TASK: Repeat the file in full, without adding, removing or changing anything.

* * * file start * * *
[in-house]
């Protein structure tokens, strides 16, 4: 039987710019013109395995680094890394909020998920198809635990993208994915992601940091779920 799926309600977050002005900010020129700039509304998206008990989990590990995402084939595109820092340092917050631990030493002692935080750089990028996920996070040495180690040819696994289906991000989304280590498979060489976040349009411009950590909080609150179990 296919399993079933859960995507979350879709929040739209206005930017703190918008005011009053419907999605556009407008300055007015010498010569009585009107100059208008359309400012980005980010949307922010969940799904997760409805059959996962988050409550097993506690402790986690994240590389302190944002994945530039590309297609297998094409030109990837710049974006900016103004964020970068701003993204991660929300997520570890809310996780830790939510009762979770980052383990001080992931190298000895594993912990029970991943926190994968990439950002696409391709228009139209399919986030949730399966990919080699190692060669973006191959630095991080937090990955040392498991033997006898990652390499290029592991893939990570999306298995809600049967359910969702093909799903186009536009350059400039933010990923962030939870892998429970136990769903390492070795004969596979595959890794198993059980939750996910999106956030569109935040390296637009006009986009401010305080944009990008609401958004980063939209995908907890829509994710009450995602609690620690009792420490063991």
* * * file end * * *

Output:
[in-house]
């Protein structure tokens, strides 16, 4: 039987710019013109395995680094890394909020998920198809635990993208994915992601940091779920 799926309600977050002005900010020129700039509304998206008990989990590990995402084939595109820092340092917050631990030493002692935080750089990028996920996070040495180690040819696994289906991000989304280590498979060489976040349009411009950590909080609150179990 296919399993079933859960995507979350879709929040739209206005930017703190918008005011009053419907999605556009407008300055007015010498010569009585009107100059208008359309400012980005980010949307922010969940799904997760409805059959996962988050409550097993506690402790986690994240590389302190944002994945530039590309297609297998094409030109990837710049974006900016103004964020970068701003993204991660929300997520570890809310996780830790939510009762979770980052383990001080992931190298000895594993912990029970991943926190994968990439950002696409391709228009139209399919986030949730399966990919080699190692060669973006191959630095991080937090990955040392498991033997006898990652390499290029592991893939990570999306298995809600049967359910969702093909799903186009536009350059400039933010990923962030939870892998429970136990769903390492070795004969596979595959890794198993059980939750996910999106956030569109935040390296637009006009986009401010305080944009990008609401958004980063939209995908907890829509994710009450995602609690620690009792420490063991």